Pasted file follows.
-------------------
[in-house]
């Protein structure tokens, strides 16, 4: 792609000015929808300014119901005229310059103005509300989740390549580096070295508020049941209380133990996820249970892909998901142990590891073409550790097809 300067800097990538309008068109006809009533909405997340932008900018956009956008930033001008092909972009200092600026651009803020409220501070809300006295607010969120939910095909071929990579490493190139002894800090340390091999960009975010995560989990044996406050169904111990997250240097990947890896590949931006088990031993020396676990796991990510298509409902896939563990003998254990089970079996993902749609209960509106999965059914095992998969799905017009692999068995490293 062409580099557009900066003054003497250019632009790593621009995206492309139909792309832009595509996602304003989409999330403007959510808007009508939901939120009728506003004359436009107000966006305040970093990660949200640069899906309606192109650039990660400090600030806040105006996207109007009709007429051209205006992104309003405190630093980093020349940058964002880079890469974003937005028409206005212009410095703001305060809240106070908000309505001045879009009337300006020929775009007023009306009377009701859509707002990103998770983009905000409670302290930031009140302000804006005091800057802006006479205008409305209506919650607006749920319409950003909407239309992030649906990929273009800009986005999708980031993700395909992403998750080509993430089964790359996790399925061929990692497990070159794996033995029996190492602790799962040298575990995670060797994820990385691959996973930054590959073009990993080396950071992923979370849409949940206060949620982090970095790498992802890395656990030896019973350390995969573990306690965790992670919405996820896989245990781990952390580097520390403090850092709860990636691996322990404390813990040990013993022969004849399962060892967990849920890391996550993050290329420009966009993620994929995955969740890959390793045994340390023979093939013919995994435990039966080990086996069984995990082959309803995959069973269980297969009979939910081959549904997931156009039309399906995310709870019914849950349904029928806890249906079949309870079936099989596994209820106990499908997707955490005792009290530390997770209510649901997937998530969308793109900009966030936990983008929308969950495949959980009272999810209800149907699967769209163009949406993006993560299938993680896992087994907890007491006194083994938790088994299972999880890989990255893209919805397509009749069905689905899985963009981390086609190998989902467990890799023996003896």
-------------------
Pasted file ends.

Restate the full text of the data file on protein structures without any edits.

[in-house]
């Protein structure tokens, strides 16, 4: 792609000015929808300014119901005229310059103005509300989740390549580096070295508020049941209380133990996820249970892909998901142990590891073409550790097809 300067800097990538309008068109006809009533909405997340932008900018956009956008930033001008092909972009200092600026651009803020409220501070809300006295607010969120939910095909071929990579490493190139002894800090340390091999960009975010995560989990044996406050169904111990997250240097990947890896590949931006088990031993020396676990796991990510298509409902896939563990003998254990089970079996993902749609209960509106999965059914095992998969799905017009692999068995490293 062409580099557009900066003054003497250019632009790593621009995206492309139909792309832009595509996602304003989409999330403007959510808007009508939901939120009728506003004359436009107000966006305040970093990660949200640069899906309606192109650039990660400090600030806040105006996207109007009709007429051209205006992104309003405190630093980093020349940058964002880079890469974003937005028409206005212009410095703001305060809240106070908000309505001045879009009337300006020929775009007023009306009377009701859509707002990103998770983009905000409670302290930031009140302000804006005091800057802006006479205008409305209506919650607006749920319409950003909407239309992030649906990929273009800009986005999708980031993700395909992403998750080509993430089964790359996790399925061929990692497990070159794996033995029996190492602790799962040298575990995670060797994820990385691959996973930054590959073009990993080396950071992923979370849409949940206060949620982090970095790498992802890395656990030896019973350390995969573990306690965790992670919405996820896989245990781990952390580097520390403090850092709860990636691996322990404390813990040990013993022969004849399962060892967990849920890391996550993050290329420009966009993620994929995955969740890959390793045994340390023979093939013919995994435990039966080990086996069984995990082959309803995959069973269980297969009979939910081959549904997931156009039309399906995310709870019914849950349904029928806890249906079949309870079936099989596994209820106990499908997707955490005792009290530390997770209510649901997937998530969308793109900009966030936990983008929308969950495949959980009272999810209800149907699967769209163009949406993006993560299938993680896992087994907890007491006194083994938790088994299972999880890989990255893209919805397509009749069905689905899985963009981390086609190998989902467990890799023996003896």